With John Boehner now departing as House speaker, an influential Republican Party official is now seeking the ouster of another GOP leader who has frustrated conservatives: Senate Majority Leader Mitch McConnell.
“McConnell needs to resign!!” Louisiana GOP Chairman Roger Villere wrote in a Facebook posting.
Mr. Villere isn’t just any Republican. He’s the longest-serving state GOP chairman in the nation, with 12 years on the job, and is the vice chairman of the Republican National Committee, the GOP’s national governing body. He also serves on the RNC’s executive committee that makes decisions alongside Chairman Reince Priebus.
“Mitch is a good and honorable guy, but the base is leaving our party,” Mr. Villere said in an interview with The Washington Times. “I’m out in the field all the time and we have all our elections this year for state offices, and it’s hurting us tremendously with our elections.”
Aides for Mr. McConnell, Kentucky Republican, did not return repeated calls and emails seeking comment. A spokeswoman for Mr. Priebus said he was unavailable Sunday.
Egged on by irate rank-and-file GOP voters, a conservative rump group in the House GOP caucus forced Mr. Boehner’s sudden announcement on Friday that he will resign his post and his House seat as well next month.
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An ideological irony is that his probable replacement, California Rep. Kevin McCarthy, the current House majority leader, is closer politically to Mr. Boehner than to the more ideologically passionate members who were prepared to call for a no-confidence vote on Mr. Boehner as speaker.
The same may hold true for Mr. McConnell in the Senate. Though he is not considered likely to resign, there is no one in his chamber whom conservatives seem ready to unite behind as an alternative.
Even Mr. Villere was stumped when asked whom he preferred to take over as leader of the Senate Republican majority.
“Honestly, I haven really thought of a replacement,” he said. “We are being so beat up by the base. I just was frustrated.”
Mr. Villere did say what specifically about Mr. McConnell makes his state’s rank-and-file GOP voters so dyspeptic that they want him out as leader — his failure to challenge executive overreach by President Obama or fight to repeal Obamacare and other unpopular measures.
“Mr. McConnell could have suspended consideration of confirmations for all presidential appointees, except for those who are essential to national security, until the president rescinded his unconstitutional executive action on amnesty,” Mr. Villere said.
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“This would have been a constitutionally appropriate response to the overreach of the executive branch,” he said. “It would have transformed the political environment, greatly encouraged Republican donors and grass-roots activists, and positioned us to refuse to confirm replacements for any Supreme Court openings that might occur during the remainder of the Obama administration.”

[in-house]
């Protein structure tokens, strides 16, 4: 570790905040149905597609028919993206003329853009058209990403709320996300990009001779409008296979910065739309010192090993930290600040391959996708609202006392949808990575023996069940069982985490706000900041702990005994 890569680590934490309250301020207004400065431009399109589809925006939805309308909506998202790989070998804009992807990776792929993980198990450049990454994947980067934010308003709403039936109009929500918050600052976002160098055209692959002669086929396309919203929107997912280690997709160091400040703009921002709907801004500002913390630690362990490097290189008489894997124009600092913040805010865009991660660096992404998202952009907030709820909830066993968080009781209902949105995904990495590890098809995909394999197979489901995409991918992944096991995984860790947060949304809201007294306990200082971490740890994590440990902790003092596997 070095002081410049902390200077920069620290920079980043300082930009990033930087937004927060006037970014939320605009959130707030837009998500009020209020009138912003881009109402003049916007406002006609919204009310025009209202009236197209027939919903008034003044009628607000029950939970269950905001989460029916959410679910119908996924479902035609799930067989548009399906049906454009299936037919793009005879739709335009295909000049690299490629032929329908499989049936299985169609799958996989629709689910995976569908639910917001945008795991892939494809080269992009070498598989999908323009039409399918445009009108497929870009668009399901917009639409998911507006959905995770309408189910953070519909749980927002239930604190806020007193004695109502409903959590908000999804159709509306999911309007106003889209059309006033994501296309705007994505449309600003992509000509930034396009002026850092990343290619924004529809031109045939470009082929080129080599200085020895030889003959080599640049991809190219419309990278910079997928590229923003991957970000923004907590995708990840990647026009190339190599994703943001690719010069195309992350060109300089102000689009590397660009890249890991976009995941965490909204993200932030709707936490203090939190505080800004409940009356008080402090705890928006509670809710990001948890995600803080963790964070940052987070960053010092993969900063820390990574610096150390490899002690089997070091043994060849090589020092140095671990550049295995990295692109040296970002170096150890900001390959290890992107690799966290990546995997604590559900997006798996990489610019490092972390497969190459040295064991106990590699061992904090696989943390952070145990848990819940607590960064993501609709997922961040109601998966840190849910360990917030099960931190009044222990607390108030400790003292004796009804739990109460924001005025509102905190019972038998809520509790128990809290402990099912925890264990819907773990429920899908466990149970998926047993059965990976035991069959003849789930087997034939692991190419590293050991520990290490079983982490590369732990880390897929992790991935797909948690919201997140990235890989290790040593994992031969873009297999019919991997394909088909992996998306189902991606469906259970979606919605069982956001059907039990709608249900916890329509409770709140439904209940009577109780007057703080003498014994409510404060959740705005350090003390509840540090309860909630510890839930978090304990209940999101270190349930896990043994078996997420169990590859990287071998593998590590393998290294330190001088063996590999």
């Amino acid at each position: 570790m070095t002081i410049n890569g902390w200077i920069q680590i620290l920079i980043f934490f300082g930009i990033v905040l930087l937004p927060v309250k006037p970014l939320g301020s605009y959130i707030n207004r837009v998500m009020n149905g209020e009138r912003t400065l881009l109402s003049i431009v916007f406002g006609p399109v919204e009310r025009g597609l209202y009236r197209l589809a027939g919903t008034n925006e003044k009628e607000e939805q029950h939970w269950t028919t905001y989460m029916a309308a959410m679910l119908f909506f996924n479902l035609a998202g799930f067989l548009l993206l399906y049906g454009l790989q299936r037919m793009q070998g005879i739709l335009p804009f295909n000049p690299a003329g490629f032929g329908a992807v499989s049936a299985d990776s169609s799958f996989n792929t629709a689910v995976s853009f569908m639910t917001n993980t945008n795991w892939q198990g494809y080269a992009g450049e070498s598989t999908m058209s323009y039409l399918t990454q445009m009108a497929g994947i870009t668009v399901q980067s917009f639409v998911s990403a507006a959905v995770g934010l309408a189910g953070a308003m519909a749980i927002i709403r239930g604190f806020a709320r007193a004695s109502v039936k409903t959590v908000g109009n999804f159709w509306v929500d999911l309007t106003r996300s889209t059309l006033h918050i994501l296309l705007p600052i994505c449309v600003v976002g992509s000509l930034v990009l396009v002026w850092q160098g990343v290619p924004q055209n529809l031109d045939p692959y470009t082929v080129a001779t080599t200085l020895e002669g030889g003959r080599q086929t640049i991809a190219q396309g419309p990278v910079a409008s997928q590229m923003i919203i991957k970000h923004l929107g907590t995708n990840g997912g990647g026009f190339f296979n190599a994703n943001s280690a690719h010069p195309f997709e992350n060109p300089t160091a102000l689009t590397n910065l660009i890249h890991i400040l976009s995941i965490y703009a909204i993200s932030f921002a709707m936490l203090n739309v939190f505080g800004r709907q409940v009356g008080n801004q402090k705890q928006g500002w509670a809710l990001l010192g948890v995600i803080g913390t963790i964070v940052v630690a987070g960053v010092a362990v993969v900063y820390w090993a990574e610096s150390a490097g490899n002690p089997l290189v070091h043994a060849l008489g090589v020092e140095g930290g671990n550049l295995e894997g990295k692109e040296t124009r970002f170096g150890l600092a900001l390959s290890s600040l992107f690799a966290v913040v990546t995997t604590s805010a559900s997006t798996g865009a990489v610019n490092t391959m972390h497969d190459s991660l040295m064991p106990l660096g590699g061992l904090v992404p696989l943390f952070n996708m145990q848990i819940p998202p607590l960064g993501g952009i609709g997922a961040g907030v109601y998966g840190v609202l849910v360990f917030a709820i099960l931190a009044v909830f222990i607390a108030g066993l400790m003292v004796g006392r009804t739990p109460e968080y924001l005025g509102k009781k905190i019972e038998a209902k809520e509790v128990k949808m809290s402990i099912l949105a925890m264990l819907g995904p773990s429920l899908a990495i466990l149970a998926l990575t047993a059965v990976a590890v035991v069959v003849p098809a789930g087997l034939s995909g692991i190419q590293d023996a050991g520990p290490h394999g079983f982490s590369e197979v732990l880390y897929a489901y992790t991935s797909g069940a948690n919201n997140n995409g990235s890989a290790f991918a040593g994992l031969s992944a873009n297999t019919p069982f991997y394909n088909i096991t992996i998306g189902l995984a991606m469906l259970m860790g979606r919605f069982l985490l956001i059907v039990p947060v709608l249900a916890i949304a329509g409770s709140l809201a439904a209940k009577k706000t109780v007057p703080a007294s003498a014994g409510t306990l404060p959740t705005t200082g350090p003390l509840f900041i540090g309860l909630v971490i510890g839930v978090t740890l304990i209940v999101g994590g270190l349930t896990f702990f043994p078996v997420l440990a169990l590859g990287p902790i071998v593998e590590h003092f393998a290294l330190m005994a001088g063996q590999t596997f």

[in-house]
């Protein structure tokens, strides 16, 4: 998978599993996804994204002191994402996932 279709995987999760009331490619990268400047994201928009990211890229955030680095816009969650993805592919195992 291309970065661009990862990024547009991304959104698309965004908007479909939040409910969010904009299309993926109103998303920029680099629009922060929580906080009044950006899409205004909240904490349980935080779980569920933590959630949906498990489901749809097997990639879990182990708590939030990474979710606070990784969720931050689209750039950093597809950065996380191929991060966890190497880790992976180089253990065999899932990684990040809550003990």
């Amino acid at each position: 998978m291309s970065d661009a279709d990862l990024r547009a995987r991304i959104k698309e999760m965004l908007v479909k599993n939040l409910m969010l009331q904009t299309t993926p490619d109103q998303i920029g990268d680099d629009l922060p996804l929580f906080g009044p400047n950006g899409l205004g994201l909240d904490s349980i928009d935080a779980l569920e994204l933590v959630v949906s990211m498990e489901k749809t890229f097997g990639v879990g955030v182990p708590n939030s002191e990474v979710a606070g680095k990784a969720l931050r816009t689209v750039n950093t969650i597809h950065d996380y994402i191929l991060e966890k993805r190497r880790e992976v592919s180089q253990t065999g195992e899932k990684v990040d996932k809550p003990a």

Mr. Villere ticked off other sources of discontent with Mr. McConnell.
“Not trying to repeal Obamacare, not defunding Planned Parenthood, not trying to stop illegal immigration,” he said. “That is what Republicans ran on and once they were elected they did not follow up with their promises.”
Louisiana Gov. Bobby Jindal, speaking at the annual Values Voters Summit in D.C. on Saturday, also called on Mr. McConnell to resign, in what political observers chalked up as an attempt by Mr. Jindal to gain national publicity for his sagging 2016 presidential campaign. Elections for his successor as governor will take place this November.
Mr. Villere’s term as chairman will expire this coming March. He said he wasn’t aware that Mr. Jindal had said at the Values Voters Summit that it was time for Mr. McConnell to go.
Mr. Villere, while hearing the complaints of GOP base voters, said he was moved to act after reading a story quoting Mr. McConnell as saying he wasn’t going to support a potential government shutdown in order to block federal funding for Planned Parenthood, a private organization that provides abortion services.
“If we lose the battle, we will never win the presidency again in my lifetime,” said Mr. Villere, who is 66. “I’ve worked for 12 years as chairman to build this party, and I just don’t want to see it all go down the drain because they aren’t willing to fight for what we believe in. Our base is demanding we do something or they’re going to leave us.”
“The GOP brand is being damaged. We’re having to work from scratch to do all the groundwork we’ve already done with elections of Republicans to Congress and in the state because everybody is so furious at the leadership,” Mr. Villere said.